Wage garnishment, or an earnings withholding order, is a legal means for recovering a debt. As a landlord, you may need to recoup back rent through wage garnishment when a tenant fails to deliver rent checks as promised and otherwise fails to pay you. However, you need the court's help to garnish wages for back rent. You must sue your tenant, win a judgment and get a court order to recover payment directly from a tenant's earnings.
When A Tenant Owes You
Although part of the eviction process involves requesting unpaid rent, you don't need to evict a tenant to get a court-ordered wage garnishment. You can garnish arrears from a tenant who didn't pay rent from an earlier date, or who left a rental owing money, up to several years after the initial delinquency. Rather than go through the eviction process -- or should you fail to obtain a judgment and wage garnishment through eviction -- you may be able to sue the tenant in small claims court and get an earnings withholding order. Small claims court doesn't require an attorney, but you have a certain amount of time to file a suit -- usually 3 to 6 years -- depending on your area's statute of limitations.
Key Steps to Getting A Wage Garnishment
The basic process for collecting back rent via wage garnishment is generally the same across the country, although specific rules may vary by state and even from county to county. Typically, you need the following to obtain a court-ordered wage garnishment:
- Employer information for tenant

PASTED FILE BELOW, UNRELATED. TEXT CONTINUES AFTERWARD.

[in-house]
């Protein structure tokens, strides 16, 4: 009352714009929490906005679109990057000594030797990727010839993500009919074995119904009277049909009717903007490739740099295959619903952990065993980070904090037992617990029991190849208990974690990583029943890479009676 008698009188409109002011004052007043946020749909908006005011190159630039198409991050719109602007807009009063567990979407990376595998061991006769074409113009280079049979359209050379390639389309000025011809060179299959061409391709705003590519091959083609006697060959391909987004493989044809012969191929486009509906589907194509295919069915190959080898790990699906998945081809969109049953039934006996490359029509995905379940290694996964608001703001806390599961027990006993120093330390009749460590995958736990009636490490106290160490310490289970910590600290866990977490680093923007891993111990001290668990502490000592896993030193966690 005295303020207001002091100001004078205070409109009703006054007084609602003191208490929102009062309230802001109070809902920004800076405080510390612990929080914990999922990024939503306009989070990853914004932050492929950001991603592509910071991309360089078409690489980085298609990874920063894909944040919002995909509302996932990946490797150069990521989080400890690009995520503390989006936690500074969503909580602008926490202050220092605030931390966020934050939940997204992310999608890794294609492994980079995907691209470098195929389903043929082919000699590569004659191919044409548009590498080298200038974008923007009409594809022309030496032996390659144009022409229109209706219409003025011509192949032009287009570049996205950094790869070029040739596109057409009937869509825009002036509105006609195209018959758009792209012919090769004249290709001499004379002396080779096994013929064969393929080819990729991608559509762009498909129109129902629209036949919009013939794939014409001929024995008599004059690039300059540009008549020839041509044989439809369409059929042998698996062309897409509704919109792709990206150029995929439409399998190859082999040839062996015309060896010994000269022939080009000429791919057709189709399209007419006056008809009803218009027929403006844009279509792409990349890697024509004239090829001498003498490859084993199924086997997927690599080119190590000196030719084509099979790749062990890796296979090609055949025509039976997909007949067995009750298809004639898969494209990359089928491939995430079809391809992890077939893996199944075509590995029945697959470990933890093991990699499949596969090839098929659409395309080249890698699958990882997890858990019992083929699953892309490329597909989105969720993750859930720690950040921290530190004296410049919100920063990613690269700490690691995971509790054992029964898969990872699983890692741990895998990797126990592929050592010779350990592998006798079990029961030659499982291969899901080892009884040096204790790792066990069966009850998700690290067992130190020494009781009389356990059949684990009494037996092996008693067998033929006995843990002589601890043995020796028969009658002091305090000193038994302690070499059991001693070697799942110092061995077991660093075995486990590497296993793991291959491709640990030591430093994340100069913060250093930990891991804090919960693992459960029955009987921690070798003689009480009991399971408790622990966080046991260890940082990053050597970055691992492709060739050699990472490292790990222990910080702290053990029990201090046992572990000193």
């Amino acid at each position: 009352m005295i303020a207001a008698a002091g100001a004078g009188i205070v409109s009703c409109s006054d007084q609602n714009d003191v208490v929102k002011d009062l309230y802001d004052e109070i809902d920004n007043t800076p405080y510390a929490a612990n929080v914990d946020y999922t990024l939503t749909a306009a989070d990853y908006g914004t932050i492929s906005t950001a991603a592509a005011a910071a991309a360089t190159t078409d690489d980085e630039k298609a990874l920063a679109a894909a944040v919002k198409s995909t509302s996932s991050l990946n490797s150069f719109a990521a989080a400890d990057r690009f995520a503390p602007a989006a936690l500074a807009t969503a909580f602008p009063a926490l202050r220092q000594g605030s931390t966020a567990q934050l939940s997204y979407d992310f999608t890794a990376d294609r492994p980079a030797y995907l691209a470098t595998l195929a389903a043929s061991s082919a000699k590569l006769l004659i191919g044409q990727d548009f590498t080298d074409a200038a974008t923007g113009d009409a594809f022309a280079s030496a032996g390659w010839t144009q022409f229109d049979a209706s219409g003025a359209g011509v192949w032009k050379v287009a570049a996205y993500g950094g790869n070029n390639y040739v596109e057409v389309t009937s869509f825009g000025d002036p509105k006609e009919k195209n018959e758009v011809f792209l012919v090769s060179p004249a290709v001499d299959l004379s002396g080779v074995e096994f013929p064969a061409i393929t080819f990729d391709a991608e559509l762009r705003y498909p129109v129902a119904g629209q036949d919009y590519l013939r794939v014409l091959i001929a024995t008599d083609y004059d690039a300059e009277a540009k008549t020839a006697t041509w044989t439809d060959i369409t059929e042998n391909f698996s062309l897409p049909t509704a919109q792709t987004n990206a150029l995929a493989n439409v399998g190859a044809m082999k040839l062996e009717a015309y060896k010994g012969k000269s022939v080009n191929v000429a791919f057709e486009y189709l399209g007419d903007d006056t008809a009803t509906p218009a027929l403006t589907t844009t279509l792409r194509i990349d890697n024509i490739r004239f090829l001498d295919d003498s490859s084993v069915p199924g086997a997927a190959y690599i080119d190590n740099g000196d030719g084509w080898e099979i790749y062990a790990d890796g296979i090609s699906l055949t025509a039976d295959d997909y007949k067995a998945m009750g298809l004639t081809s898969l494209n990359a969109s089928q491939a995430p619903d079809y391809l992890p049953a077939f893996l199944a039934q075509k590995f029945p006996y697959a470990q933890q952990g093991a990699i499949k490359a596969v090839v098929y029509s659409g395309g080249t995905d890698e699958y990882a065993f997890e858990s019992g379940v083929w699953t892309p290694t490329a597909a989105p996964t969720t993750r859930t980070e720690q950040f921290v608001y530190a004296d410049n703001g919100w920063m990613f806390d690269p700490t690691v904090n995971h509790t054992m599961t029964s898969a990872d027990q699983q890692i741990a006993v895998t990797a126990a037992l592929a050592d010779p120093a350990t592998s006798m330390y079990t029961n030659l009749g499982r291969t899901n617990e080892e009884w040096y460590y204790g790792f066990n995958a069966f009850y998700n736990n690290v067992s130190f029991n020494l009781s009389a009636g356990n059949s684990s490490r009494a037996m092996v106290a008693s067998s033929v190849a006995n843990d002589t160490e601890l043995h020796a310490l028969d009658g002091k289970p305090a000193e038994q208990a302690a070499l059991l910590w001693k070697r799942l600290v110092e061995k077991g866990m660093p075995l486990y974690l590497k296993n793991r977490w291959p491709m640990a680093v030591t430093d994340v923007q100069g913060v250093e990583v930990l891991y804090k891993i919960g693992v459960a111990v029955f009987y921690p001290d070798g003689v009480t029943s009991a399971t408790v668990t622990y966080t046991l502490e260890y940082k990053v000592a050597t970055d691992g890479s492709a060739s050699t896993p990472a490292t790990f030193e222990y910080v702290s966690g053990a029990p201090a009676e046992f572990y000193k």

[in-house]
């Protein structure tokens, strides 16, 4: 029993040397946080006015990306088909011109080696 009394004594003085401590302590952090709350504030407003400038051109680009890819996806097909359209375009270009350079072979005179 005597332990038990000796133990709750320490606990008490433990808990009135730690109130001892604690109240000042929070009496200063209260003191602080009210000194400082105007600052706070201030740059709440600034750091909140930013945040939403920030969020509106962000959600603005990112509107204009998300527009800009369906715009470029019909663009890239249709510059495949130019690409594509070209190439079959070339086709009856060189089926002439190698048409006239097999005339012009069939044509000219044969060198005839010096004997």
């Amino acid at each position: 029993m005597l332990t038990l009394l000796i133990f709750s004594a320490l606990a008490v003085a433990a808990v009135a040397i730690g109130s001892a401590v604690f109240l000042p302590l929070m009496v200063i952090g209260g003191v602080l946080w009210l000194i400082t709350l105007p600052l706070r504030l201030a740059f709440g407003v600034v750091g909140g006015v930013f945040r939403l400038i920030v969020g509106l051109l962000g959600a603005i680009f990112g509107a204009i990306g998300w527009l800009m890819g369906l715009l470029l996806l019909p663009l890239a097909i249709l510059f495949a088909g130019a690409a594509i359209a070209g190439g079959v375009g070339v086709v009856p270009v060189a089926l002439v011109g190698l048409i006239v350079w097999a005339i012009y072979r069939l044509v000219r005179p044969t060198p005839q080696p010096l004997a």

- Writ of execution from the court
- Application for an earnings withholding order
- Earnings withholding order form
- Payment of applicable filing fees
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A writ of execution is a court order that enforces payment of a judgment when the debtor fails to pay. You can get a writ of execution if he doesn't pay within a specified amount of time or doesn't make payment arrangements.
Limits on Wage Garnishments
If your tenant is unemployed or self-employed, you may have a hard time getting a wage garnishment. Also, federal and state law limit the amounts you can garnish. You can't garnish more than 25 percent of the tenant's net pay and if the tenant has other creditors with garnishments, you may have to wait to get paid. Also, low-income tenants have certain protections which can prevent you from garnishing the full 25 percent. Your state may have stricter limits than the federal law and protect still more of the tenant's income.
Considerations When Garnishing
You can't garnish wages for back rent in North Carolina, South Carolina, Pennsylvania and Texas. State garnishment laws may allow only certain debts to be garnished, such as child support. Although wage garnishment, or even the threat of garnishment, can compel a tenant to pay you back rent, garnishing can also backfire, warns the legal website Nolo. The tenant can quit her job or file for bankruptcy to circumvent a wage garnishment.